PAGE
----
A delicious, surprisingly rich dish of wild greens with walnut sauce inspired by Turkish recipes for borage. It's one of my favorite Virginia bluebell recipes, but many greens can be used.
As I was cooking with my Virginia Bluebells this year, I started looking around in my library for recipes specifically calling for borage greens, since Virginia Bluebells are in the Boraginaceae.
Borage has been cooked in the Mediterranean for a very long time, but I also found different recipes from Eastern Europe like Georgia, as well as Turkey.
The flavor of the leaves is a bit stronger than some other wild greens I cook. Some have described the flavor as "mushroomy" but aquatic is probably a better descriptive term in my opinion (some people will call them fishy).
One constant I kept seeing in some of the recipes was a pairing of borage greens with rich sauces made from walnuts.
In Italy, borage is combined with a number of different plants to make something called the Prebboggion, a mix of anwywhere from 7-16 (roughly) different plants that can be blanched and cooked with garlic and olive oil, or mixed with ricotta to make the famous pansotti dumplings of northern Italy, which is served with a walnut sauce.
In Turkey, the greens are simply simmered and tossed with a very similar sauce. Mine is a hybrid of a few of the different recipes I found for borage greens, but you could use many different wild plants here, some with a little bitterness to them are an especially good foil for the richness of nuts.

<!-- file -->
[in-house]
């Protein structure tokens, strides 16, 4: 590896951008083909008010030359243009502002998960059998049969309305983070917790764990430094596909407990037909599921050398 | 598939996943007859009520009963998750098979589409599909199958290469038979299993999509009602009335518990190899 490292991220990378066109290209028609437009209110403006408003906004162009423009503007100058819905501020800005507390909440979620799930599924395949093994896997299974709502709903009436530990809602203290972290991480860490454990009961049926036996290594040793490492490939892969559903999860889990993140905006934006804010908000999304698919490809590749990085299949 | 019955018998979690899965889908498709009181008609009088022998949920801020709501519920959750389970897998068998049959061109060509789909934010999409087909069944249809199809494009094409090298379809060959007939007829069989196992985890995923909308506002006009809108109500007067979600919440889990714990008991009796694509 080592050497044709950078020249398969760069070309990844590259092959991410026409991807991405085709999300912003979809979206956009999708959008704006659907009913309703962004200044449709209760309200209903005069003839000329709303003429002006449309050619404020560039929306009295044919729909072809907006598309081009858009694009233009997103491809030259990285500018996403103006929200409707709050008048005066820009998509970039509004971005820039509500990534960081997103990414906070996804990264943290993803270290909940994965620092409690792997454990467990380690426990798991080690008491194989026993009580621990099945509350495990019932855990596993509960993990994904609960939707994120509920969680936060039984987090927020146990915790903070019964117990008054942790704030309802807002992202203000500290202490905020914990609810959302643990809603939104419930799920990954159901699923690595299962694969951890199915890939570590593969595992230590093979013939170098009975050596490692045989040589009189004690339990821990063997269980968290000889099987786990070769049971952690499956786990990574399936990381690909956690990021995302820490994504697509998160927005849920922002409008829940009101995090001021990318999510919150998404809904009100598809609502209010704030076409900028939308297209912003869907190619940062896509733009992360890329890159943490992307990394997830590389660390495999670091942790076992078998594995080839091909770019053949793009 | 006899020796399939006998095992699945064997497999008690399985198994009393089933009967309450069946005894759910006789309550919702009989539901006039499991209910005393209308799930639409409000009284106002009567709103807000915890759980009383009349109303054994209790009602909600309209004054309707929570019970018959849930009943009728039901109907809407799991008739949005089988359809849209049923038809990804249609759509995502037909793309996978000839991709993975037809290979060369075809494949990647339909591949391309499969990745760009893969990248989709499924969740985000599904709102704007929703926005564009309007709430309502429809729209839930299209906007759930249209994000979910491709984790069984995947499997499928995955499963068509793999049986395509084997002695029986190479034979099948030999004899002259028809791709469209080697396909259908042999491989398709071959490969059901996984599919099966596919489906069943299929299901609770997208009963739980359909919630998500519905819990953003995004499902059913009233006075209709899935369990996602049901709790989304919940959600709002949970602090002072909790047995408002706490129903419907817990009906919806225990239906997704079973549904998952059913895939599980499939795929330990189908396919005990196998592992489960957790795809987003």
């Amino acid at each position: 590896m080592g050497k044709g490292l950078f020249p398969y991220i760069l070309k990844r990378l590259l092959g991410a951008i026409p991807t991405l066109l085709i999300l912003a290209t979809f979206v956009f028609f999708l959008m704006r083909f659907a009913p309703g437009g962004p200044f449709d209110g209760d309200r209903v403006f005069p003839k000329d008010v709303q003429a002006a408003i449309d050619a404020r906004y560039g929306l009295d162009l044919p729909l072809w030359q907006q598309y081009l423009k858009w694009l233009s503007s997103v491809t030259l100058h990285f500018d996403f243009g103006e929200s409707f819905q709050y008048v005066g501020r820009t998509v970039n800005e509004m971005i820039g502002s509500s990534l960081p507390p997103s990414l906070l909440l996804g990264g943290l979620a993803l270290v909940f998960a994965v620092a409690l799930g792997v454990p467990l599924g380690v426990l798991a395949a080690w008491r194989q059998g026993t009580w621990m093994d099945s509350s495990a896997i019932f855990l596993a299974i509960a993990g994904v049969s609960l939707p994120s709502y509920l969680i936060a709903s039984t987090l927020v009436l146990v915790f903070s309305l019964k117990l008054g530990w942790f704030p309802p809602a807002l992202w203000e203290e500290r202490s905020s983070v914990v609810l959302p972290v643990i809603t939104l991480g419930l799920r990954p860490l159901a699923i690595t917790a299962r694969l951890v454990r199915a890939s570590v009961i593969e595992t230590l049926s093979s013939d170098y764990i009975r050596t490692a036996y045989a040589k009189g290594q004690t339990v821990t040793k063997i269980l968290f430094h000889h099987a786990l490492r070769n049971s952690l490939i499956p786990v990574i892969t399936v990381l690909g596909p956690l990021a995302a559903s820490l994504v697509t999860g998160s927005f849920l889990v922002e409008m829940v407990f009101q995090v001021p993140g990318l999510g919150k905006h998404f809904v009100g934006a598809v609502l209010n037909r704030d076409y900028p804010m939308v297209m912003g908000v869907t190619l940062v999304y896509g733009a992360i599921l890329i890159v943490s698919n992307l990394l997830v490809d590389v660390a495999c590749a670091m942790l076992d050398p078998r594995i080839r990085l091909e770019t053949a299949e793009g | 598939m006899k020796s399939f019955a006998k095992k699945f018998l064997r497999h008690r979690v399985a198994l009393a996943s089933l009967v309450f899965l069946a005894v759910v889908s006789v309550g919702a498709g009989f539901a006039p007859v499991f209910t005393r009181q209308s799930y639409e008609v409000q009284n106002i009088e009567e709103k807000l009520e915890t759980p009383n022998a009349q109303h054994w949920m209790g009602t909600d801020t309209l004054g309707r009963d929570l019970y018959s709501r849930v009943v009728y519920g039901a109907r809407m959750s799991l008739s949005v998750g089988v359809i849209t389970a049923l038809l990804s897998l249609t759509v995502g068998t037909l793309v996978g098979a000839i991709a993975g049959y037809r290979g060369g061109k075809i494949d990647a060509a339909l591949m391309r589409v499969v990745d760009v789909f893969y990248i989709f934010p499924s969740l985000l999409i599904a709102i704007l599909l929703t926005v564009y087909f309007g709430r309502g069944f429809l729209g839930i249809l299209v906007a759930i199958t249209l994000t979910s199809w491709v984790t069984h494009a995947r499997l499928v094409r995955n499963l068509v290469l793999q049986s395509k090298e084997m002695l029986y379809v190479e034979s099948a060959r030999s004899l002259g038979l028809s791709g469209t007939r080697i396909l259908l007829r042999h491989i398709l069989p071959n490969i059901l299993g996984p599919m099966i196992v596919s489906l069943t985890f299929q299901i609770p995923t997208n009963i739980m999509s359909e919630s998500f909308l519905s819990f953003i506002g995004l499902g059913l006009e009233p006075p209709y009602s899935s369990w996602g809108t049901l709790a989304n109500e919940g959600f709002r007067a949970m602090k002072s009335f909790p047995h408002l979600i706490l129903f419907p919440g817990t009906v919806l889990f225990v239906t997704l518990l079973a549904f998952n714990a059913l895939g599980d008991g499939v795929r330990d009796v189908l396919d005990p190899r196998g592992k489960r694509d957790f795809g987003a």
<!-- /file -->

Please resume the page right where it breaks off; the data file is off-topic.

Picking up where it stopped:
Virginia Bluebells or Borage Greens with Walnut Sauce
- 4 oz Virginia Bluebell shoots, 4-8 inches borage, or another green you like can be substituted.
- ¼ cup black walnuts or other nuts or seeds that are easily crushed
- 1.5 tablespoons extra virgin olive oil
- Pinch of kosher salt
- Fresh ground black pepper
- 1 medium clove of garlic
- 1 tablespoon fresh lemon juice and a scrape or two of zest
- 1 tablespoon sliced fresh mint leaves
- Immerse the Virginia Bluebells in cold water and allow to soak for 5 minutes to clean them, then remove and gently spin dry. Reserve a few flower clusters for a garnish (optional).
- Toast the nuts lightly in a hot oven or pan until aromatic, then cool completely. Crush the garlic clove with a pinch of salt and pepper in a mortar and pestle and mash it up well, then add the nuts crush them, and gradually add the olive oil and lemon juice, mashing to a coarse paste.
- Season the paste with an extra pinch of salt to taste-it should be well seasoned. Reserve the nut paste.
- Meanwhile, prepare a steamer basket in a pot with 2 inches of boiling water, add the Virginia bluebells and cook until just hot and wilted (30-60 seconds was fine for me. Borage leaves will take longer to cook, they should be blanched in boiling salted water instead of being steamed.
- Taste a shoot here and there to make sure the texture is to your liking. If your shoots are longer than 5 inches, cut them into 1 inch segments before or after cooking.
- When you’re pleased with them, remove the shoots and leaves with tongs to a bowl, allowing some water to drip off in the process.
- Add the walnut paste and mint to the greens and mix thoroughly but gently. From here the greens can be put in a covered container and held for serving later, but I think they’re probably best, still a bit warm, straight from the pot.
- Before serving, double check the seasoning quick and adjust as needed for oil, salt, pepper, and lemon until it tastes good to you. Serve cool or at room temperature.
- Use sesame seeds or sunflower seeds instead of walnuts.
- Use your favorite vinegar instead of lemon juice
- Use spinach, chard, or other greens you like.